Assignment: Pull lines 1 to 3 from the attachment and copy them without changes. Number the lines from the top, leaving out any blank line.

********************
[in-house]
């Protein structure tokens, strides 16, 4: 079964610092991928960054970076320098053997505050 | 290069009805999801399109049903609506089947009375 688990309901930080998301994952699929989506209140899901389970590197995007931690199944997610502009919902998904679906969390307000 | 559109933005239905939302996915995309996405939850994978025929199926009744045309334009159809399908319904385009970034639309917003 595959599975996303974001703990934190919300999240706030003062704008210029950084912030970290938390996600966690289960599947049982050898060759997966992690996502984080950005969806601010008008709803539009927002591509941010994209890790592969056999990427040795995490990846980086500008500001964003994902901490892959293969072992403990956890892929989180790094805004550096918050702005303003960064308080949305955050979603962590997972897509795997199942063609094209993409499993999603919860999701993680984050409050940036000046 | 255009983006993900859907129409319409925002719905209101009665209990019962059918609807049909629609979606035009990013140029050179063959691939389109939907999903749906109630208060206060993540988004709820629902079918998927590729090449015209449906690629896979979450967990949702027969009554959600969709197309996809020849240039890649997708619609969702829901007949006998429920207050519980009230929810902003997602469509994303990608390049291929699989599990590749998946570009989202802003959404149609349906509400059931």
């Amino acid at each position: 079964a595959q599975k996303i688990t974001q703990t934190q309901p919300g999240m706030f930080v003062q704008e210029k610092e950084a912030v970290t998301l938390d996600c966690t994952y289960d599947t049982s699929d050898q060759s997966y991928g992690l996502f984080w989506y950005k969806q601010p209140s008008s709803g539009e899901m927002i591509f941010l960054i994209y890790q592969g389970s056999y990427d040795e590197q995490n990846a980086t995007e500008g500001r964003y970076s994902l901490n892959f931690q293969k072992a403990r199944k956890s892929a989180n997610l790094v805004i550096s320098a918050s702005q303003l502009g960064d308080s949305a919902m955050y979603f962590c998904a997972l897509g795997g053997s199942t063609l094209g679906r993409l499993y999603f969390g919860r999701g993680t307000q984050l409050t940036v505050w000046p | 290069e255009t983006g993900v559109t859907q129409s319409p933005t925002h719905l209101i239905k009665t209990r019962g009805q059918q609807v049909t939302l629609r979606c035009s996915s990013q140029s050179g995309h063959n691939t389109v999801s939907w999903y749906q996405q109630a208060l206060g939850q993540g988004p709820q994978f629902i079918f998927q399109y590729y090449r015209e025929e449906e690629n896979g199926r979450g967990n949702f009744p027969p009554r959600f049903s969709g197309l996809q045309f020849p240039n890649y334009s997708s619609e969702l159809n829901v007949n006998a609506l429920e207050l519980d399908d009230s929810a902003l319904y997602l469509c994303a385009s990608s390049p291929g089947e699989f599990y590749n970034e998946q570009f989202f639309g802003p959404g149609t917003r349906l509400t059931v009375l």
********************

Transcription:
[in-house]
């Protein structure tokens, strides 16, 4: 079964610092991928960054970076320098053997505050 | 290069009805999801399109049903609506089947009375 688990309901930080998301994952699929989506209140899901389970590197995007931690199944997610502009919902998904679906969390307000 | 559109933005239905939302996915995309996405939850994978025929199926009744045309334009159809399908319904385009970034639309917003 595959599975996303974001703990934190919300999240706030003062704008210029950084912030970290938390996600966690289960599947049982050898060759997966992690996502984080950005969806601010008008709803539009927002591509941010994209890790592969056999990427040795995490990846980086500008500001964003994902901490892959293969072992403990956890892929989180790094805004550096918050702005303003960064308080949305955050979603962590997972897509795997199942063609094209993409499993999603919860999701993680984050409050940036000046 | 255009983006993900859907129409319409925002719905209101009665209990019962059918609807049909629609979606035009990013140029050179063959691939389109939907999903749906109630208060206060993540988004709820629902079918998927590729090449015209449906690629896979979450967990949702027969009554959600969709197309996809020849240039890649997708619609969702829901007949006998429920207050519980009230929810902003997602469509994303990608390049291929699989599990590749998946570009989202802003959404149609349906509400059931």
């Amino acid at each position: 079964a595959q599975k996303i688990t974001q703990t934190q309901p919300g999240m706030f930080v003062q704008e210029k610092e950084a912030v970290t998301l938390d996600c966690t994952y289960d599947t049982s699929d050898q060759s997966y991928g992690l996502f984080w989506y950005k969806q601010p209140s008008s709803g539009e899901m927002i591509f941010l960054i994209y890790q592969g389970s056999y990427d040795e590197q995490n990846a980086t995007e500008g500001r964003y970076s994902l901490n892959f931690q293969k072992a403990r199944k956890s892929a989180n997610l790094v805004i550096s320098a918050s702005q303003l502009g960064d308080s949305a919902m955050y979603f962590c998904a997972l897509g795997g053997s199942t063609l094209g679906r993409l499993y999603f969390g919860r999701g993680t307000q984050l409050t940036v505050w000046p | 290069e255009t983006g993900v559109t859907q129409s319409p933005t925002h719905l209101i239905k009665t209990r019962g009805q059918q609807v049909t939302l629609r979606c035009s996915s990013q140029s050179g995309h063959n691939t389109v999801s939907w999903y749906q996405q109630a208060l206060g939850q993540g988004p709820q994978f629902i079918f998927q399109y590729y090449r015209e025929e449906e690629n896979g199926r979450g967990n949702f009744p027969p009554r959600f049903s969709g197309l996809q045309f020849p240039n890649y334009s997708s619609e969702l159809n829901v007949n006998a609506l429920e207050l519980d399908d009230s929810a902003l319904y997602l469509c994303a385009s990608s390049p291929g089947e699989f599990y590749n970034e998946q570009f989202f639309g802003p959404g149609t917003r349906l509400t059931v009375l």